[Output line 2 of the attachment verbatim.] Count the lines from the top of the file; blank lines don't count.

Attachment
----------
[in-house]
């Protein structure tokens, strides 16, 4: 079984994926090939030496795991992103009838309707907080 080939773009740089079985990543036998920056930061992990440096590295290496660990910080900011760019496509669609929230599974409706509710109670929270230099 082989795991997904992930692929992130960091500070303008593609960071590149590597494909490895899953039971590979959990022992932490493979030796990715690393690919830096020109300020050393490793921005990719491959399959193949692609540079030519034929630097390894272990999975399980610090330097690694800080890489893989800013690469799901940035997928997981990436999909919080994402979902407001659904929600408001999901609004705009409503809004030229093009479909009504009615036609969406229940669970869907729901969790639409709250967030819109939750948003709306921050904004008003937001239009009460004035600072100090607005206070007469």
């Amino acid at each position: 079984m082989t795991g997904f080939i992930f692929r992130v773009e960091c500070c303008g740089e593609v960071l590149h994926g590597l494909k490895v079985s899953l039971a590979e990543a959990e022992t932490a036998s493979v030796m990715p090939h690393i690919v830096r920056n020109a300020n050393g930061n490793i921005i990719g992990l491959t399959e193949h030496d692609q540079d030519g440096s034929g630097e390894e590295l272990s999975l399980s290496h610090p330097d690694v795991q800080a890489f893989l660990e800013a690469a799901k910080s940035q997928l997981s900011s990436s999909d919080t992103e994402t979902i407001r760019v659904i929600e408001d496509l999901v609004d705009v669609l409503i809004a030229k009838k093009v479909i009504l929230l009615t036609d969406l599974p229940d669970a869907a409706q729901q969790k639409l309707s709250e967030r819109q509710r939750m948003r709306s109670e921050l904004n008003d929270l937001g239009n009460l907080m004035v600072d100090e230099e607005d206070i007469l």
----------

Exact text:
């Protein structure tokens, strides 16, 4: 079984994926090939030496795991992103009838309707907080 080939773009740089079985990543036998920056930061992990440096590295290496660990910080900011760019496509669609929230599974409706509710109670929270230099 082989795991997904992930692929992130960091500070303008593609960071590149590597494909490895899953039971590979959990022992932490493979030796990715690393690919830096020109300020050393490793921005990719491959399959193949692609540079030519034929630097390894272990999975399980610090330097690694800080890489893989800013690469799901940035997928997981990436999909919080994402979902407001659904929600408001999901609004705009409503809004030229093009479909009504009615036609969406229940669970869907729901969790639409709250967030819109939750948003709306921050904004008003937001239009009460004035600072100090607005206070007469």